"instrument for visually recording an electrical wave," by 1907, a hybrid formed from Latin oscillare "to swing" (see oscillation) + -scope. In reference to the modern cathode-ray oscilloscope, by 1927.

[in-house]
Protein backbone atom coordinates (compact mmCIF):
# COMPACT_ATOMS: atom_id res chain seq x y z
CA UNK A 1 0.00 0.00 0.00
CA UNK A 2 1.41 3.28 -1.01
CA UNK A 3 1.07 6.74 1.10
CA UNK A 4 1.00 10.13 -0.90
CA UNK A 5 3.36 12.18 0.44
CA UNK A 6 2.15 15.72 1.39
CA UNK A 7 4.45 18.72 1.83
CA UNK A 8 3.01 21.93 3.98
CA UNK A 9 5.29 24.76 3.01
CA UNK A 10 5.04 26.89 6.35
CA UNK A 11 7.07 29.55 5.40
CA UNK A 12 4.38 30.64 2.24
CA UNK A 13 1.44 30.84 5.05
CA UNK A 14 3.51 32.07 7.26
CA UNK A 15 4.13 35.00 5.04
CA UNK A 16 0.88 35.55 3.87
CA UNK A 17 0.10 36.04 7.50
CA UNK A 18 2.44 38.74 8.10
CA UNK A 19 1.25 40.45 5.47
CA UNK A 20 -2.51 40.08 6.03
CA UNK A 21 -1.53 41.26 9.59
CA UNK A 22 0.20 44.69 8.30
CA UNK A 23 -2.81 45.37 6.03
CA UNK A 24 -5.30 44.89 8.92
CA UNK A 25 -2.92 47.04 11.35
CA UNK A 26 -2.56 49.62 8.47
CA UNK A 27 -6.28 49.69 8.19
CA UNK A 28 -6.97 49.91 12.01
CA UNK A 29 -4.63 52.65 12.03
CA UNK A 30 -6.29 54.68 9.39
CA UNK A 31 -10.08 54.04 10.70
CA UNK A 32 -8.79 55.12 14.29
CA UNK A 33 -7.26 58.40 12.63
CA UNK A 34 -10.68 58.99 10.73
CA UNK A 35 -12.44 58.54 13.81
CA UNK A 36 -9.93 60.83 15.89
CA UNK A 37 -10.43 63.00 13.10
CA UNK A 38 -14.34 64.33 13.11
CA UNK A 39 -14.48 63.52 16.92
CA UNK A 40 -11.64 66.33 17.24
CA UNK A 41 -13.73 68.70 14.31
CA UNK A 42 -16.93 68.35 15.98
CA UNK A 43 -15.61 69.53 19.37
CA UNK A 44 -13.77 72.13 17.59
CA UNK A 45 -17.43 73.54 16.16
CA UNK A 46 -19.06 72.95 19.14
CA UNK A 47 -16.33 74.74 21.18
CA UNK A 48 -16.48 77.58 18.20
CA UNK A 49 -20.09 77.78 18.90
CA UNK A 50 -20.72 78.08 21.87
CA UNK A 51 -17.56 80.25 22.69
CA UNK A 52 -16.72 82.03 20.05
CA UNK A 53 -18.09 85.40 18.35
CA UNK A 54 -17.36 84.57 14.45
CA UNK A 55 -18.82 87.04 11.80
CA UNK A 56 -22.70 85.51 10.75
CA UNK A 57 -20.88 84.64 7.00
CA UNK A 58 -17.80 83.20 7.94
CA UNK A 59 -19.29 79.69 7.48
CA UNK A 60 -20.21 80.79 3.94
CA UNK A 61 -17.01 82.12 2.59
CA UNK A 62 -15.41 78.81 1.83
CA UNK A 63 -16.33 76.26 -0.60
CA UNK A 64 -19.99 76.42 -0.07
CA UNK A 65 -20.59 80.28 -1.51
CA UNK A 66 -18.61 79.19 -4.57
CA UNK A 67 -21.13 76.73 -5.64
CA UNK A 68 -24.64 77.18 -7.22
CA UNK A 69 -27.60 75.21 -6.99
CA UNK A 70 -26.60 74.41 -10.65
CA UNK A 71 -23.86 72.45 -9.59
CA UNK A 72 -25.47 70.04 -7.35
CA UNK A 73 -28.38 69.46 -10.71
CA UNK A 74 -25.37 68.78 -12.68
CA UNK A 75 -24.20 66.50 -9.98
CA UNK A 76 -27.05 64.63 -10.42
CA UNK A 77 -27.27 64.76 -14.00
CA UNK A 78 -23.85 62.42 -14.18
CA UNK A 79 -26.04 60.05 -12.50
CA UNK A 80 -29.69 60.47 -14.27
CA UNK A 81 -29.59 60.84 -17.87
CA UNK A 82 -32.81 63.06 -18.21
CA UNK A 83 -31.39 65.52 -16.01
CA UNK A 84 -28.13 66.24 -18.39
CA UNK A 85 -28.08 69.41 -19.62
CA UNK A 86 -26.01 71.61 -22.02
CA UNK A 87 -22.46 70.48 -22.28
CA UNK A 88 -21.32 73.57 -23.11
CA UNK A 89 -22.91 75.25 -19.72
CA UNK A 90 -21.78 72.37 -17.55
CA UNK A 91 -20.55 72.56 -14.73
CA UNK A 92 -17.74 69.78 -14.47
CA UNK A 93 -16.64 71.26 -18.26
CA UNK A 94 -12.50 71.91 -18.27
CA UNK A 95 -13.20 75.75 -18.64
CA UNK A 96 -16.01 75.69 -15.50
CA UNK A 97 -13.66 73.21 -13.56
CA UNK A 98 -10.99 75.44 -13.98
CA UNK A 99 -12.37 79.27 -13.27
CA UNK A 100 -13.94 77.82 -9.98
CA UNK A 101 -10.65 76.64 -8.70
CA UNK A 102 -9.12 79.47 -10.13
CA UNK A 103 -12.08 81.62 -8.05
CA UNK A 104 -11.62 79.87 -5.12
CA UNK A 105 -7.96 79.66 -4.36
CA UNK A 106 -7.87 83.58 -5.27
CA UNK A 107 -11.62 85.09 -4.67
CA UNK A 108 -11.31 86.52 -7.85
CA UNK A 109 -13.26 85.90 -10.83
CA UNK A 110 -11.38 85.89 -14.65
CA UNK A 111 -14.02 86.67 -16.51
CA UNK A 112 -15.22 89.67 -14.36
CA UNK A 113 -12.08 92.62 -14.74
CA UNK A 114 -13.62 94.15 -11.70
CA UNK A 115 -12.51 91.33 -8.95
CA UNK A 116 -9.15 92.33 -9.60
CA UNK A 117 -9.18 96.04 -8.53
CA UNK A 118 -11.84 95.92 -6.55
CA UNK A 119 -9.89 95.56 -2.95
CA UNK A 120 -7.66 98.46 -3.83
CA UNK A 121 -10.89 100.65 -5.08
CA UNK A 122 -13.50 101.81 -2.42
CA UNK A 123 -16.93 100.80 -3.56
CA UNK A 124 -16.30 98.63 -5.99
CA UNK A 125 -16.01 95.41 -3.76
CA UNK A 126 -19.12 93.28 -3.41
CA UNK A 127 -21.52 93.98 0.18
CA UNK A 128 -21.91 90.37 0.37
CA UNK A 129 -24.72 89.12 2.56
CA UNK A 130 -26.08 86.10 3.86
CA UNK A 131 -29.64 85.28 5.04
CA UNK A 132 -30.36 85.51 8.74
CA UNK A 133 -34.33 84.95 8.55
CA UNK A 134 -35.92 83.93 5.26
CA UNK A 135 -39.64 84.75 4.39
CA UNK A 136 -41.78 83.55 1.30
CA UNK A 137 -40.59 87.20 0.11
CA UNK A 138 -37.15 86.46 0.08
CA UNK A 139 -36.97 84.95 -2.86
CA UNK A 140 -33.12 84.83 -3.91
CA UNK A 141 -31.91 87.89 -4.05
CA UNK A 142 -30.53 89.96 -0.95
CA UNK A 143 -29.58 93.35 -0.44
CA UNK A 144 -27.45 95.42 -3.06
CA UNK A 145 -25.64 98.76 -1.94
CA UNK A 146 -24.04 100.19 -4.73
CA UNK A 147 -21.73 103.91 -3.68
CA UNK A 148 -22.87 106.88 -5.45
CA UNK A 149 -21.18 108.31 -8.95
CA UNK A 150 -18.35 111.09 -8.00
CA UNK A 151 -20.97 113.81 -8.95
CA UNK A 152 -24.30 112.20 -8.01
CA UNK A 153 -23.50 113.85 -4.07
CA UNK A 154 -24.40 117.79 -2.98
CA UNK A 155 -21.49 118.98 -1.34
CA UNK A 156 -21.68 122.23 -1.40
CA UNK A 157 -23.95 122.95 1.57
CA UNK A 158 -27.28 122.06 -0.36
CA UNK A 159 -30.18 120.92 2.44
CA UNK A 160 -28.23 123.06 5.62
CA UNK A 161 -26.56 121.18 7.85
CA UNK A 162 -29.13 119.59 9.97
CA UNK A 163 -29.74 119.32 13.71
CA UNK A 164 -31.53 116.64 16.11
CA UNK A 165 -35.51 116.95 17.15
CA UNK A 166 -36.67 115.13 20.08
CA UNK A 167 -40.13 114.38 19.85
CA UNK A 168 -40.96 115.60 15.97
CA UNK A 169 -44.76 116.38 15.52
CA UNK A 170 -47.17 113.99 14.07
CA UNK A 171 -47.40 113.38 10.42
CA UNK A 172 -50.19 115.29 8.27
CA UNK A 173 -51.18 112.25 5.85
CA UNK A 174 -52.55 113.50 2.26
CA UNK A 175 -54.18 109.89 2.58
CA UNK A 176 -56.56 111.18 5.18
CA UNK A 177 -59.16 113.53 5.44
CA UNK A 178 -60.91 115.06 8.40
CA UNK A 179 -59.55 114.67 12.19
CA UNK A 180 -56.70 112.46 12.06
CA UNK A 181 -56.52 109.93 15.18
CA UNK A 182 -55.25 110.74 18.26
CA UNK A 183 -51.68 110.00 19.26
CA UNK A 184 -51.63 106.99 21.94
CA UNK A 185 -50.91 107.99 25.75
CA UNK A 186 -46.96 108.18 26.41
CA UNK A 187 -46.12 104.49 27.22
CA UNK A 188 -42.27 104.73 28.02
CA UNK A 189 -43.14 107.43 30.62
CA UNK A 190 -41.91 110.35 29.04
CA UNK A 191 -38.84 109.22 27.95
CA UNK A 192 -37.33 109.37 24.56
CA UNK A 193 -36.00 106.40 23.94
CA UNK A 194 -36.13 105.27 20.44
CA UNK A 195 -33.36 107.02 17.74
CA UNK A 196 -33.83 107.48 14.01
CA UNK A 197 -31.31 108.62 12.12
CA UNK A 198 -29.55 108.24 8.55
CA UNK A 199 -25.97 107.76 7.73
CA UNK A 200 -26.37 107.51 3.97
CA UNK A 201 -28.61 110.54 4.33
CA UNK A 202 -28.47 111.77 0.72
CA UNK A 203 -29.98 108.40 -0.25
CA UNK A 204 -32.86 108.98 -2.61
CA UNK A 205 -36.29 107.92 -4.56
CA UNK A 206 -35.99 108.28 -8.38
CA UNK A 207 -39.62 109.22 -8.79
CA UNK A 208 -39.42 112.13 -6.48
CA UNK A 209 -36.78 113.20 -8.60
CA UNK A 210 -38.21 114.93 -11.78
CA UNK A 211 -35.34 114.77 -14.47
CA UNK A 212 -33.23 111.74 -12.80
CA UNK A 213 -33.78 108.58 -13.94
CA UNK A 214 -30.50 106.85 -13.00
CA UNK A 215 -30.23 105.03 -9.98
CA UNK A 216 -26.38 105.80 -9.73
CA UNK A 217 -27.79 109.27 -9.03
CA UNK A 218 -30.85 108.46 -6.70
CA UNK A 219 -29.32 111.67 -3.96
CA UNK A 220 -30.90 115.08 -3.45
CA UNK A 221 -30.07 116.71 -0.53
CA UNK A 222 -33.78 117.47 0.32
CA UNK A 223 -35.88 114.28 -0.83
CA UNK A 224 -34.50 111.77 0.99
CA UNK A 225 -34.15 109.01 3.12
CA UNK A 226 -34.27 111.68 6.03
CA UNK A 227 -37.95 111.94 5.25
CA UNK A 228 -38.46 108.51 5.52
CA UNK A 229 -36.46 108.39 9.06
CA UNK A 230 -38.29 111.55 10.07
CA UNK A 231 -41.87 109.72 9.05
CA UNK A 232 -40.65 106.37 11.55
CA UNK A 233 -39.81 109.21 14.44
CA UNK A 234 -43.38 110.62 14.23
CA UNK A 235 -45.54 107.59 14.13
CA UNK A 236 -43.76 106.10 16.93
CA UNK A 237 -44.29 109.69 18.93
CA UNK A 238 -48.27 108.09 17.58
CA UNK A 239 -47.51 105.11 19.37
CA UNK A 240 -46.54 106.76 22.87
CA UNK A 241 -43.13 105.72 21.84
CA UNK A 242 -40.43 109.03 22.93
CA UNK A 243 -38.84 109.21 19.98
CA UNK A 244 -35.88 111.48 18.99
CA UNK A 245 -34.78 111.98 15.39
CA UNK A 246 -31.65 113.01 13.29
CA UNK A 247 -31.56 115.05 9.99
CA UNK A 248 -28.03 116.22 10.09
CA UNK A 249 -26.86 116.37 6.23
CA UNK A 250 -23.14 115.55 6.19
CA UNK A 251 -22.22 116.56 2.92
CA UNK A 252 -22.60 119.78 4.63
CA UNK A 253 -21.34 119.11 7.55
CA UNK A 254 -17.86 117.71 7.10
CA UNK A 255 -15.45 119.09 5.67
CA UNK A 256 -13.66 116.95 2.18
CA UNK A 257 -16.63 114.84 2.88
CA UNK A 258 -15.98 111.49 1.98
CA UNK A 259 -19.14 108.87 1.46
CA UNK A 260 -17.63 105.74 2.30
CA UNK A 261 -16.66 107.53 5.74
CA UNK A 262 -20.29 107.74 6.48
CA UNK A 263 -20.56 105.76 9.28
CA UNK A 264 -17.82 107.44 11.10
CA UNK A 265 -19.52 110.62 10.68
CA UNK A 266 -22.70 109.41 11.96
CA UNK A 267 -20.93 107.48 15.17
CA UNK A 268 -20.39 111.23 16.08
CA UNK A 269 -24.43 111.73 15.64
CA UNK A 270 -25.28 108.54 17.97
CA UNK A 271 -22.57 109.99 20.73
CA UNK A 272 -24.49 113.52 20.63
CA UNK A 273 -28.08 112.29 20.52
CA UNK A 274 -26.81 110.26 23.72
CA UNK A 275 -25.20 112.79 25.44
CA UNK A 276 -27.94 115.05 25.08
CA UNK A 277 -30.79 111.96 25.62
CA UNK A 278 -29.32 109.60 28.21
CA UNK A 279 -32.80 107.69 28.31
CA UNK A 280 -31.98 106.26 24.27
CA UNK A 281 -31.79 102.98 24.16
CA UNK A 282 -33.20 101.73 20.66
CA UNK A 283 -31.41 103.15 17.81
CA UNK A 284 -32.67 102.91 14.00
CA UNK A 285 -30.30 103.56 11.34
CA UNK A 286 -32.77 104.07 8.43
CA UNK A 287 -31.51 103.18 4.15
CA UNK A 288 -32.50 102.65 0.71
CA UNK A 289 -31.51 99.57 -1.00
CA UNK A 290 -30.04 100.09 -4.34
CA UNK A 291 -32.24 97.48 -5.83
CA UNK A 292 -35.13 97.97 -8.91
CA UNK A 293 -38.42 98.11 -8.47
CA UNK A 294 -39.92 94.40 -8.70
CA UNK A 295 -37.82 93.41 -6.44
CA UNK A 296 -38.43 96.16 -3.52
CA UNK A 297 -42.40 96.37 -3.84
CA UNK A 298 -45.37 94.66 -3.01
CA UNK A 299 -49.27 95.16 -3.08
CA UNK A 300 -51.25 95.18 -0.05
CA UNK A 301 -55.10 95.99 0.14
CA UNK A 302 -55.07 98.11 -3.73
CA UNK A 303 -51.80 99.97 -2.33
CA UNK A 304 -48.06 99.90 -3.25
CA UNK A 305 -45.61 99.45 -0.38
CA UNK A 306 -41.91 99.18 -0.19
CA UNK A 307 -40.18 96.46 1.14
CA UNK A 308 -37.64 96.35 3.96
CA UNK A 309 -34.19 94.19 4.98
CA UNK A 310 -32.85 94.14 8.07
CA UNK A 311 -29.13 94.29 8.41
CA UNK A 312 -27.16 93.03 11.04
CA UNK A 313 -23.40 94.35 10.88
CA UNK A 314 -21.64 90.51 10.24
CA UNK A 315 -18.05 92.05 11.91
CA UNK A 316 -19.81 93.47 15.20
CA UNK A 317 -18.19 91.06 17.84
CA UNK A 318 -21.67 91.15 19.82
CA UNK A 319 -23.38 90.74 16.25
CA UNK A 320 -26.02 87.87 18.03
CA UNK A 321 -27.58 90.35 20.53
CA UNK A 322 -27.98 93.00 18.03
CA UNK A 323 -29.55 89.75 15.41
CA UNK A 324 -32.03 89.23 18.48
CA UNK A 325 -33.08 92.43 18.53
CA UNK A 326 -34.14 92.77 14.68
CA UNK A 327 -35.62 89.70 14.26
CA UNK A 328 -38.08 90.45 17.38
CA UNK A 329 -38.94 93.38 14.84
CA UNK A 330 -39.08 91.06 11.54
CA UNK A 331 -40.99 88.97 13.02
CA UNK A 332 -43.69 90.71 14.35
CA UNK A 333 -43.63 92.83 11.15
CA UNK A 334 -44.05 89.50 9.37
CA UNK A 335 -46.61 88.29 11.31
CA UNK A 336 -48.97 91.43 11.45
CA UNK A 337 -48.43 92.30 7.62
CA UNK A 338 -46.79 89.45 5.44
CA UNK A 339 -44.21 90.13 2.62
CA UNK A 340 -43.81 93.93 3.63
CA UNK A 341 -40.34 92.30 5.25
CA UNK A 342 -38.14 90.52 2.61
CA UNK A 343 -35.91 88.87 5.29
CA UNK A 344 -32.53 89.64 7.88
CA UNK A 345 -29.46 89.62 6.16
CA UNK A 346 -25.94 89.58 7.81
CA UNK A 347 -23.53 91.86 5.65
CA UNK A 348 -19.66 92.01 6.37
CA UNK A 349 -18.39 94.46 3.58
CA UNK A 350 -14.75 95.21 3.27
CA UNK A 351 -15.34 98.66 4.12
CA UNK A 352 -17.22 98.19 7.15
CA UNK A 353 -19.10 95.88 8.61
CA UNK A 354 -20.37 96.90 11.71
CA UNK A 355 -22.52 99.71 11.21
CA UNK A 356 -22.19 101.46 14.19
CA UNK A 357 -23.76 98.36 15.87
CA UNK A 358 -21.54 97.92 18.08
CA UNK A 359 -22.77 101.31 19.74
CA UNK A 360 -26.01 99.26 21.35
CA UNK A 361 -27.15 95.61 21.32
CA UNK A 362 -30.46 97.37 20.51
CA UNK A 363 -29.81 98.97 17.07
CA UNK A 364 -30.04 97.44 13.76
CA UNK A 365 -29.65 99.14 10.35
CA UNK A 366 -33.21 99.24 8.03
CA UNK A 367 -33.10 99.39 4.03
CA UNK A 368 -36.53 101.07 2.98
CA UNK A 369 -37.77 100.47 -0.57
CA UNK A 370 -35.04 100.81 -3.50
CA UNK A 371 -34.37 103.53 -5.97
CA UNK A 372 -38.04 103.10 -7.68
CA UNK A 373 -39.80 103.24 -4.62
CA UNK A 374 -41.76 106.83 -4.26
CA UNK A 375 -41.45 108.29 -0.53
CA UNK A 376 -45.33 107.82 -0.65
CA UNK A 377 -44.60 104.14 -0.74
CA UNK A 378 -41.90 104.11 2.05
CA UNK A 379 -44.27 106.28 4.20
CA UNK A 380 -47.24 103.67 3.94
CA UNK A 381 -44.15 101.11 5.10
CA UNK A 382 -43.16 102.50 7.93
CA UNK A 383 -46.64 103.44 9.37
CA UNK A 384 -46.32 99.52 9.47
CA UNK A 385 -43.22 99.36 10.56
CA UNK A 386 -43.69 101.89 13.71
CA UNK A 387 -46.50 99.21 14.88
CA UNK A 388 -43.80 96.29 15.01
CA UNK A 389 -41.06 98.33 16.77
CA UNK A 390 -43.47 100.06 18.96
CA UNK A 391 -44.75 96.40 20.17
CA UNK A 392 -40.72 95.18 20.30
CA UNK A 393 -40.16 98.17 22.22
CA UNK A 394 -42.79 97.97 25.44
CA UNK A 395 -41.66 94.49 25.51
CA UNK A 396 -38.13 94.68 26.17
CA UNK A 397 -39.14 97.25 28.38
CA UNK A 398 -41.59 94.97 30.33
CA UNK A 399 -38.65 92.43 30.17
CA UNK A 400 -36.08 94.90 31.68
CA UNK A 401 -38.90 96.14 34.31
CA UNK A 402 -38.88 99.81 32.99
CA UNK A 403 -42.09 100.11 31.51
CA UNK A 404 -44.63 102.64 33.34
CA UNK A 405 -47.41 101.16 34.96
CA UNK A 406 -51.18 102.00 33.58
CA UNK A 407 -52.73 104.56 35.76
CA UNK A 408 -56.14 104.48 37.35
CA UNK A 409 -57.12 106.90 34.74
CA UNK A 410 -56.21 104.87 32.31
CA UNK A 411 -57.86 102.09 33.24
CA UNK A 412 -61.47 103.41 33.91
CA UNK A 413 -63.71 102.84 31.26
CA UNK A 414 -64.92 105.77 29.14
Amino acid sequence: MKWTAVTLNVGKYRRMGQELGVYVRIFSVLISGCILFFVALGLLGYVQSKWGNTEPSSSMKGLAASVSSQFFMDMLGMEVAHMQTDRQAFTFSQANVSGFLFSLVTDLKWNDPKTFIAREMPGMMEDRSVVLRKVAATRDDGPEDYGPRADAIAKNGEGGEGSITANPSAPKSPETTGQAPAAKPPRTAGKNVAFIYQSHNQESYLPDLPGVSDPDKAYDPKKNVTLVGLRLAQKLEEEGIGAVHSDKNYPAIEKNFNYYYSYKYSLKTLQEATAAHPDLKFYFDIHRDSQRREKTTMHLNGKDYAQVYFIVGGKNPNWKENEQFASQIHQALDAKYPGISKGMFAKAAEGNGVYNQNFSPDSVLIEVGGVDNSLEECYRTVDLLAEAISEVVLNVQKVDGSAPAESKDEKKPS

"kind of vibration in which a body swings backward and forward," 1650s, from French oscillation and directly from Latin oscillationem (nominative oscillatio), noun of action from past-participle stem of oscillare "to swing," from oscillum "a swing," which usually is identified with the oscillum that meant "little face" (literally "little mouth"), a mask of open-mouthed Bacchus hung up in vineyards as a charm (the sense evolution would be via the notion of "swinging in the breeze"); from PIE *os- "mouth" (see oral). Figurative use, in reference to a swinging back and forth (in opinion, attitude, etc.) is by 1798.